With the dust now beginning to settle, let’s take a different look into the past US Election…
Politics and outcomes aside, American elections bring with them an enormous responsibility to effectively communicate their data to a worldwide audience. And this year’s election definitely brought itself up to the benchmark with some really cool use of data visualization and best practices.
Check out two of the best data visualizations spotted on the web during the 2016 Election and find out why they’re so effective.
A usual contributor, Bloomberg host a truly robust, live and interactive data viz display. The display includes a traditional bar graph at the top, quickly and easily communicating the most basic and pivotal data: tallied votes and points for each candidate, before providing an illustrative view of the state outcomes with a simple color key. Under this sits a Key Races display that utilizes simple color-coded bar graphs for each State in the Key Races category. Each state (either from the geomap or Key Races displays) can be drilled into, exposing County segmentation. You can even toggle the full map from State view to County view.
So what makes this so great? The audience for Bloomberg’s 2016 Election Center come from all kinds of demographics, with different levels of both comprehension and interest. The choice and ordering of visual displays in this example perfectly addresses this challenge.
High-level data such as the current Presidential vote tally is shown first in a clear bar chart. After that, the more granular data that resulted in the Presidential vote tally is available by scrolling down further and making a simple double-click here or toggle there within the interactive charts.
Furthermore, you can toggle the whole geomap from displaying Presidential results to Senate, House and Governors results using the tabs just above the display. What’s great about this is that each different tab consistently uses the same layout and graph types, rather than using different displays that the user would have to try to interpret all over again.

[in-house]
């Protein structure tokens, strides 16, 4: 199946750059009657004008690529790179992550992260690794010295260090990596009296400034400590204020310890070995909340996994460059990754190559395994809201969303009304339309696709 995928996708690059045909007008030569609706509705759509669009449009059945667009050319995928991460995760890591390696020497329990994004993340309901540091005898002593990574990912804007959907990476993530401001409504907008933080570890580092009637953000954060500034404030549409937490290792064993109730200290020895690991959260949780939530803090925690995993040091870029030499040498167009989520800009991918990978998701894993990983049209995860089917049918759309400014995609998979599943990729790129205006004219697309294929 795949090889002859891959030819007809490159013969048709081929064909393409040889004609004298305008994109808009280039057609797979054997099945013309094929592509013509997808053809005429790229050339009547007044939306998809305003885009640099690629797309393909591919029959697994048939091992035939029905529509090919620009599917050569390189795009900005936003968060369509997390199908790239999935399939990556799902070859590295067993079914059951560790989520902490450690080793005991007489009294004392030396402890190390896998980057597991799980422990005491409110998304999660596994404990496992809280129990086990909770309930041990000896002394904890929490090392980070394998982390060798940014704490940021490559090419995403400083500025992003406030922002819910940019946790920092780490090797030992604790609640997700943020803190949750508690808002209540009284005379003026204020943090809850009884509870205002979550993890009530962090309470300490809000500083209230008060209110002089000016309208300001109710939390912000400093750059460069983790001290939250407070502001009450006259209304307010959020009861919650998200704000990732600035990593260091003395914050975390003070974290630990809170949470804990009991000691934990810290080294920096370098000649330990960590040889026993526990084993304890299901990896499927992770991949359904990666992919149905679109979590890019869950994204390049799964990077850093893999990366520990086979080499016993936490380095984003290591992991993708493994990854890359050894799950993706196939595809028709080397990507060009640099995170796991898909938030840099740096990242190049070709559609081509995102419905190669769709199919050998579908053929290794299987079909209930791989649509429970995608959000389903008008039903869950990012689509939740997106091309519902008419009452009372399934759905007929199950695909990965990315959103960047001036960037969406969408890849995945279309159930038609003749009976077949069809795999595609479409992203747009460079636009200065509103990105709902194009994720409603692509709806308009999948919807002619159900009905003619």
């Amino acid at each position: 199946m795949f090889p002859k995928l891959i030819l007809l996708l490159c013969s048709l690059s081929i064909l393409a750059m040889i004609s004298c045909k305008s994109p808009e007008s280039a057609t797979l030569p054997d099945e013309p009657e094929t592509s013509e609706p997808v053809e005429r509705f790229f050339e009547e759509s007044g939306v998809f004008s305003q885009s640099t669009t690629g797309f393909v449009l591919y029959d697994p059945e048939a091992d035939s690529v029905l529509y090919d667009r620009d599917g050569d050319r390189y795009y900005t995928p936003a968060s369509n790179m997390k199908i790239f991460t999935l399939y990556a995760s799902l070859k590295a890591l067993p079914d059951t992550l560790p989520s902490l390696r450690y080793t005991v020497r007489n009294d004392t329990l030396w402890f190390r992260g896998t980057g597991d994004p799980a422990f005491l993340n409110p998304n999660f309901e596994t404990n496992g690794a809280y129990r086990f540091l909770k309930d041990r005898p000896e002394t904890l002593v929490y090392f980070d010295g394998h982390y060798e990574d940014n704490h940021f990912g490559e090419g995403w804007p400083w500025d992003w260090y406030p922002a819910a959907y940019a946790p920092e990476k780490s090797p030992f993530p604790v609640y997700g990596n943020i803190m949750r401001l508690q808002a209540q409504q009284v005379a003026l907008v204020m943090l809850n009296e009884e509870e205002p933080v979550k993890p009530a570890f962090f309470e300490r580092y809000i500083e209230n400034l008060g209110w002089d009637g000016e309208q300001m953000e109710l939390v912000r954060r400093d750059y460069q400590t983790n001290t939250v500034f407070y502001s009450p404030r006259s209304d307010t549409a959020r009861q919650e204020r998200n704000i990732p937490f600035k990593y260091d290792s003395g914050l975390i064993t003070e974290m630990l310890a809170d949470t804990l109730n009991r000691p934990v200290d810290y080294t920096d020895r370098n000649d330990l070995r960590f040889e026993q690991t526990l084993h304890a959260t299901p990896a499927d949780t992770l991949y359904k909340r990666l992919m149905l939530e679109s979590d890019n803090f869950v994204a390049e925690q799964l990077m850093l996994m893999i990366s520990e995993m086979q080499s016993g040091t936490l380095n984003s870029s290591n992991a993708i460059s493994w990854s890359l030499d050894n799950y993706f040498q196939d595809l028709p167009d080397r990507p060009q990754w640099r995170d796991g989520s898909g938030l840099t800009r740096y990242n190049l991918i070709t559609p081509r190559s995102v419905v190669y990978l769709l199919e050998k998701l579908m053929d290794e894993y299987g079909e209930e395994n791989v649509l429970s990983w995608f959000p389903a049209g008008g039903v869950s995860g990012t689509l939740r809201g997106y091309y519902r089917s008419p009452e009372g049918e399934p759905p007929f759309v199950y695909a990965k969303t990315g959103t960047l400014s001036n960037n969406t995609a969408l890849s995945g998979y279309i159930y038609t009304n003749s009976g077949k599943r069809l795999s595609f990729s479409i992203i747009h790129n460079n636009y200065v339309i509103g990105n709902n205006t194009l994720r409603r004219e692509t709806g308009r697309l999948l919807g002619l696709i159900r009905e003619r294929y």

Another challenge to face is the 2016 Election data is delivered live, so if your data visualization is just a static graph, you’d have to update it every time the vote count changed to keep your audience engaged. Bloomberg answers this seamlessly by not only having a system in place to output live data, but also by ensuring the framework for all its displays allows for a range of hypothetical results to be visualized in the charts without ‘breaking’ the design. Notice how the initial bar chart has unused space to the right? If Trump scored more than 290 points, the chart would still be able to continue displaying this to scale.
To top it off, this web-based resource is truly responsive and can be viewed and interacted with without issue on desktop, tablet and mobile devices.
Before we saw any final results, there was an abundance of data that many researchers and analysts were using to predict the election outcome. FiveThirtyEight’s 2016 Election Forecast draws on polls, the economy and historical data to fuel almost a dozen different types of data visualizations surrounding who would be most likely to win the presidency.
In addition to the ever-popular geomap, FiveThirtyEight uses a huge range of data visualization displays to represent their data: Line graphs to express the chance of each candidate winning over time, box plots to show the expected margins of victory based on each State as well as a handful of other creative diagrams that effectively visualize data using a combination of techniques such as heat mapping, sequencing and scaling.
So what makes FiveThirtyEight’s 2016 Election Forecast so great?
Similar to Bloomberg’s layout, FivethirtyEight ensured that the first visualization was the most basic and encapsulated the overall findings of the data, with more complicated data presented below. This makes for easy and logical digestion of the data. Though what’s truly admirable about FiveThirtyEight’s 2016 Election Forecast is their awesome use of a variety of visualizations to display data. Every time the user scrolls down, a new and exciting display appears before them. This can really engage an audience. Better still, each new visualization included a brief description of what the display was showing so that it could be easily interpreted by your average layman.
And again, the whole page scales and adjusts the interactions to ensure it can be viewed on desktop, tablet and mobile devices.
The 2016 US Election displayed an array of quality visualizations and layouts. Here are some of the best practices they employed. Use this as a checklist for your next data visualization:
Simple displays of the overall data are shown first, then it’s broken down
Interactions are intuitive – clear labels or hover over effects on areas a user can click make the interactions easy to navigate
Ability to update with live data (or at least at 5 minute intervals – which is still pretty impressive)
Future-proofed designs are used to allow for a clear display of the data, regardless of what that could’ve been
A mix of creative visualizations are used to engage the audience
Brief explanations are provided for the different visualizations and their data to make sure the audience can enjoy the range of displays without sacrificing understanding
Data visualization displays made for the web are responsive, meaning renderings on mobile and tablet devices don’t diminish the design or flow of the page or interactions
Excited by interactive infographics?